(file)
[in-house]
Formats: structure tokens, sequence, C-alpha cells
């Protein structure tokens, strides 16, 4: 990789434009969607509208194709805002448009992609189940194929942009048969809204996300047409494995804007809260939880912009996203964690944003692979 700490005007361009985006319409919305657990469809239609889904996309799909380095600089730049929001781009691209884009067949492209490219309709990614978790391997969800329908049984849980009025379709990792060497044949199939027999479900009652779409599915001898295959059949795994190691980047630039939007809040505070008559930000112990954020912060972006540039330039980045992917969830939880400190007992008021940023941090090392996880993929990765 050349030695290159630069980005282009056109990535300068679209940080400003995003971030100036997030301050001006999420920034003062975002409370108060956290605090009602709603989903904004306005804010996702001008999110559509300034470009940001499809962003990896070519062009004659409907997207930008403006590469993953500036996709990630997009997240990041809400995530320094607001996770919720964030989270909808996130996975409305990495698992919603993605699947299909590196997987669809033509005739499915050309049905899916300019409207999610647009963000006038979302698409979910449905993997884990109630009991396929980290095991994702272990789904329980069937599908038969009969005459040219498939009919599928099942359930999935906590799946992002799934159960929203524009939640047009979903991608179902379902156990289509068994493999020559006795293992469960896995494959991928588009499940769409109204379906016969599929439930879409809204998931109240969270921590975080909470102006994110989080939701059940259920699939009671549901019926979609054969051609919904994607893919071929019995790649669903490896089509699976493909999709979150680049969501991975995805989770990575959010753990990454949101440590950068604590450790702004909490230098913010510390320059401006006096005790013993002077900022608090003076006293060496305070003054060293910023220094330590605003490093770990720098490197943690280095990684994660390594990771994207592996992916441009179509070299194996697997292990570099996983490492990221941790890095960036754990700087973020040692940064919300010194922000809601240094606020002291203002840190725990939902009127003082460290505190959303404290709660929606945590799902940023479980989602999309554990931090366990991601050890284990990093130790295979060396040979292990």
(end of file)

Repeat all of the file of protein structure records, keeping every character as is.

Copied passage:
[in-house]
Formats: structure tokens, sequence, C-alpha cells
């Protein structure tokens, strides 16, 4: 990789434009969607509208194709805002448009992609189940194929942009048969809204996300047409494995804007809260939880912009996203964690944003692979 700490005007361009985006319409919305657990469809239609889904996309799909380095600089730049929001781009691209884009067949492209490219309709990614978790391997969800329908049984849980009025379709990792060497044949199939027999479900009652779409599915001898295959059949795994190691980047630039939007809040505070008559930000112990954020912060972006540039330039980045992917969830939880400190007992008021940023941090090392996880993929990765 050349030695290159630069980005282009056109990535300068679209940080400003995003971030100036997030301050001006999420920034003062975002409370108060956290605090009602709603989903904004306005804010996702001008999110559509300034470009940001499809962003990896070519062009004659409907997207930008403006590469993953500036996709990630997009997240990041809400995530320094607001996770919720964030989270909808996130996975409305990495698992919603993605699947299909590196997987669809033509005739499915050309049905899916300019409207999610647009963000006038979302698409979910449905993997884990109630009991396929980290095991994702272990789904329980069937599908038969009969005459040219498939009919599928099942359930999935906590799946992002799934159960929203524009939640047009979903991608179902379902156990289509068994493999020559006795293992469960896995494959991928588009499940769409109204379906016969599929439930879409809204998931109240969270921590975080909470102006994110989080939701059940259920699939009671549901019926979609054969051609919904994607893919071929019995790649669903490896089509699976493909999709979150680049969501991975995805989770990575959010753990990454949101440590950068604590450790702004909490230098913010510390320059401006006096005790013993002077900022608090003076006293060496305070003054060293910023220094330590605003490093770990720098490197943690280095990684994660390594990771994207592996992916441009179509070299194996697997292990570099996983490492990221941790890095960036754990700087973020040692940064919300010194922000809601240094606020002291203002840190725990939902009127003082460290505190959303404290709660929606945590799902940023479980989602999309554990931090366990991601050890284990990093130790295979060396040979292990």